Different drugs (including alcohol) have different effects on the body. Depending on how long a person has been using, how often they use, and the amounts they use, the process of drug detox will vary.
Some may be able to quit cold turkey while others may need to go into a facility to medically detox.
Essentially, people use because drugs make them feel better. Drugs can turn off the constant mental chatter and allow users to experience a “break” from life.
There is usually a “golden” era of using for most addicts. This is a period of time where the drugs work, the amount taken is under control, and no serious consequences result from their use.
However, there comes a point where the cons of using outweigh the pros. You may:
What was once a way to wind down has become an obsessive habit that engulfs your life and the lives of all the people around you.
Deciding to get sober is a brave and heroic endeavor. Many people avoid getting sober as long as possible because they fear the detox process. This is especially true for Heroin addicts who get violently ill when they stop using the drug.
In this article, you’ll read about detoxing from different drugs and what to expect.
Let’s take a look at what the detox process looks like for some of the most abused substances.
I know what you’re thinking: “Marijuana is not as hard of a drug to quit as many others.”
Although in many ways marijuana is one of the safer drugs to use, detoxing from it can be quite unbearable. Marijuana use helps calm people down, gives them an appetite, and helps them sleep better, among other things.
However, when stopped abruptly, you can experience adverse reactions. You may:
An overall feeling of being “on-edge” is common for those detoxing from marijuana.
For the most part, marijuana detox is safe. You can kick it at home and are in no real physical danger if you stop, but there are reasons that you may want to go into a facility to detox.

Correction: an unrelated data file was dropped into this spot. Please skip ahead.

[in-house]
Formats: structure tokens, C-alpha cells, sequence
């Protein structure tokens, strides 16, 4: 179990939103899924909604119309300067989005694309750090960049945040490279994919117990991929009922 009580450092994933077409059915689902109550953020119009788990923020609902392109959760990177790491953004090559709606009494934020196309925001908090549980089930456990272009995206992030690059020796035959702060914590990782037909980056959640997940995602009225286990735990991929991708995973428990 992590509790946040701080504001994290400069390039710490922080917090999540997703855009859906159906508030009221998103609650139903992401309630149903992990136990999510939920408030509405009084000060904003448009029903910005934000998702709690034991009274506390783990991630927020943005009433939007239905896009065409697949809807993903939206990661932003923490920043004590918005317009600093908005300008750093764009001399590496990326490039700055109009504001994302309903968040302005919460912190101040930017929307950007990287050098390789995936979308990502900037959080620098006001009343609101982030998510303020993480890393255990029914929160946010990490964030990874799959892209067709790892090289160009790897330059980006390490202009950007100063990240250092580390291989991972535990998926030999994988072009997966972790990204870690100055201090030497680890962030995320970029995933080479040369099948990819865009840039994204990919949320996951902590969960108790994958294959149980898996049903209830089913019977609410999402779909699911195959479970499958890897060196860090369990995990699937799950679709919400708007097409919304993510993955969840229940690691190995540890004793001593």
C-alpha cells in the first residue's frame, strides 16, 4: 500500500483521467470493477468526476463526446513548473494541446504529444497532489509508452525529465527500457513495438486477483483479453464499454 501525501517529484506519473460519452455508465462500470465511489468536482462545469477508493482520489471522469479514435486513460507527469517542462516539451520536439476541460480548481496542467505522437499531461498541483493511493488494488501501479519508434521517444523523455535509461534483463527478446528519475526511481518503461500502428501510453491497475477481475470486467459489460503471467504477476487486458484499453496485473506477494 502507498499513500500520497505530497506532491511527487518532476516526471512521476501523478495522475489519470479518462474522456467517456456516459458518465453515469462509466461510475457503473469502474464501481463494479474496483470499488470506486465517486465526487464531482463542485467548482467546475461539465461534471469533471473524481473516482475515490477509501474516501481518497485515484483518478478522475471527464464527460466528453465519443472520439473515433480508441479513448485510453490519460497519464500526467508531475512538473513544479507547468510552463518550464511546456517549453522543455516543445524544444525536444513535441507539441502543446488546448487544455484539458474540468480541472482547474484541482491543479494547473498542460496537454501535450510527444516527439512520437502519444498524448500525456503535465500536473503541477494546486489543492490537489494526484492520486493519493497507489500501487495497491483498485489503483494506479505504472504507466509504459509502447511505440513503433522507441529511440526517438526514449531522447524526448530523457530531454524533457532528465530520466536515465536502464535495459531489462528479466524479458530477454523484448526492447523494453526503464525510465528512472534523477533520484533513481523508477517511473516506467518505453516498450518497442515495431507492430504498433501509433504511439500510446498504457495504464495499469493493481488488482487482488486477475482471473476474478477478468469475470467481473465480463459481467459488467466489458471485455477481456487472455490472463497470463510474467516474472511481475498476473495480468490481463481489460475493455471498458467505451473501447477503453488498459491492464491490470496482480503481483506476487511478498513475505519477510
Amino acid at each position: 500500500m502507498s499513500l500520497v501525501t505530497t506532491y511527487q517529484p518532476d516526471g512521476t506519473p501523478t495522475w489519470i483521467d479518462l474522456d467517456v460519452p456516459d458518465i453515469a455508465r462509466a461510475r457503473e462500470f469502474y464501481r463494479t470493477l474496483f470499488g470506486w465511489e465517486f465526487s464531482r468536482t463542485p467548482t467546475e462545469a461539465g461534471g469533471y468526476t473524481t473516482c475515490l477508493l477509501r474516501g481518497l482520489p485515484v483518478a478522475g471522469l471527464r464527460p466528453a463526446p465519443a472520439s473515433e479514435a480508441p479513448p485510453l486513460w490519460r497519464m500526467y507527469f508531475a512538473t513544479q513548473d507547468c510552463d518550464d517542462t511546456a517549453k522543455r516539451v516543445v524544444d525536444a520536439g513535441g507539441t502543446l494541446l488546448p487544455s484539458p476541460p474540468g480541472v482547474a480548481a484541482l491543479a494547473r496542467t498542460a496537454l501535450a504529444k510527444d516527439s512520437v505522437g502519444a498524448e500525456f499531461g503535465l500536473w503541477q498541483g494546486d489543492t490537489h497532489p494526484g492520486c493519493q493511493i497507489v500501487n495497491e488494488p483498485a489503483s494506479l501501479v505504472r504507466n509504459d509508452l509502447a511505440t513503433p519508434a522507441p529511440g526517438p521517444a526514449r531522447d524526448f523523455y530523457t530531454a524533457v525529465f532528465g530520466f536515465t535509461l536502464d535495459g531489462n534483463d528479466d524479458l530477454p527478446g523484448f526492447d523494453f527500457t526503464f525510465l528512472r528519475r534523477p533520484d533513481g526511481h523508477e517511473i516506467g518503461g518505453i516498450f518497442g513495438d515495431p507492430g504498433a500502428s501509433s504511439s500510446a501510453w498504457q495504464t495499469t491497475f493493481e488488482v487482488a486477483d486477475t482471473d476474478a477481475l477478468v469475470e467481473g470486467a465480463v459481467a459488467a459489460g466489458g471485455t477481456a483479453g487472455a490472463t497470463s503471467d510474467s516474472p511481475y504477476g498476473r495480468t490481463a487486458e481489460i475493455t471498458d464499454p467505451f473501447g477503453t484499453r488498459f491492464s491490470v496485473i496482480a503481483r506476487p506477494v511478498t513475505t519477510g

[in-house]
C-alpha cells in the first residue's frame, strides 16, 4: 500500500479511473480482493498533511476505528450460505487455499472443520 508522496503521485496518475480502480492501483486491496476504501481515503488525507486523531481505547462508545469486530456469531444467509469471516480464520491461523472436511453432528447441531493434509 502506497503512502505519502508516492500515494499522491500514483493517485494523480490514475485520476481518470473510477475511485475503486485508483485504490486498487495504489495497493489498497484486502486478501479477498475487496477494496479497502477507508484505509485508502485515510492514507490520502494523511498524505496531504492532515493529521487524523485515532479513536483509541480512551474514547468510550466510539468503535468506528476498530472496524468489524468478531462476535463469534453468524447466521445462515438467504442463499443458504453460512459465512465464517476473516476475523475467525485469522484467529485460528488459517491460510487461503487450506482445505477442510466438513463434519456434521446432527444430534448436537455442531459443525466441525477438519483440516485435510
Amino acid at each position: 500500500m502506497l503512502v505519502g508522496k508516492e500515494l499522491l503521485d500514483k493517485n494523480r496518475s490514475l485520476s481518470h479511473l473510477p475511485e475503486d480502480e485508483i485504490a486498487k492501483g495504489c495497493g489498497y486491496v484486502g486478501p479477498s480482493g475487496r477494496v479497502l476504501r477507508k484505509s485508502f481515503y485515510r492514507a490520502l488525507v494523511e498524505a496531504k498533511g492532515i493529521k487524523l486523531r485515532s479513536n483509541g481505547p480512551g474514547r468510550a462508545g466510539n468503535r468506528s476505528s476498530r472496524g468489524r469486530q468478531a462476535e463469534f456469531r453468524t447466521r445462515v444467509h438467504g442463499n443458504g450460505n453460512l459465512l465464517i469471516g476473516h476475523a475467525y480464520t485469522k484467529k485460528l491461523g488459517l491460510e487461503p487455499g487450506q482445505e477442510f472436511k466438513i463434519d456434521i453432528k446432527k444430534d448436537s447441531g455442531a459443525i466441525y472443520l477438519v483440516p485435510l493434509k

If you find yourself unable to stay sober for more than a couple of days on your own, then this is a good option.
Depending on the person, the depression and anxiety that come with marijuana detox can lead to suicidal ideation. If you’re on the fence about seeking medical help, it’s better to be safe than sorry.
Detoxing from heroin is safer than detoxing from alcohol. Many people are surprised to hear this, but it’s true. If you drink large amounts of alcohol daily, you will begin to experience the “shakes” in the morning.
That is an indication that you’ve become chemically dependent on alcohol. In order to just get through a day of work, you may start drinking in the morning before work and continue to drink at work.
When you decide you want to quit drinking, you might think you can just lay on your couch at home and “tough it out.” This is extremely dangerous as your blood pressure can get extremely high, and you could have seizures.
Alcohol detox can be deadly. You need a medically assisted detox to make sure you are safe.
It is extremely easy to get addicted to opiates. Perhaps you are skateboarding and break your arm. You may get prescribed some Tylenol #3 for the pain.
You take one and realize you love how it feels. You then begin to take more than prescribed and before you know it, you’re shooting heroin. It’s a common story.
The detox from opiates mimics flu-like symptoms:
These symptoms, paired with depression and excruciating anxiety, make it difficult for a person to make it even 24 hours.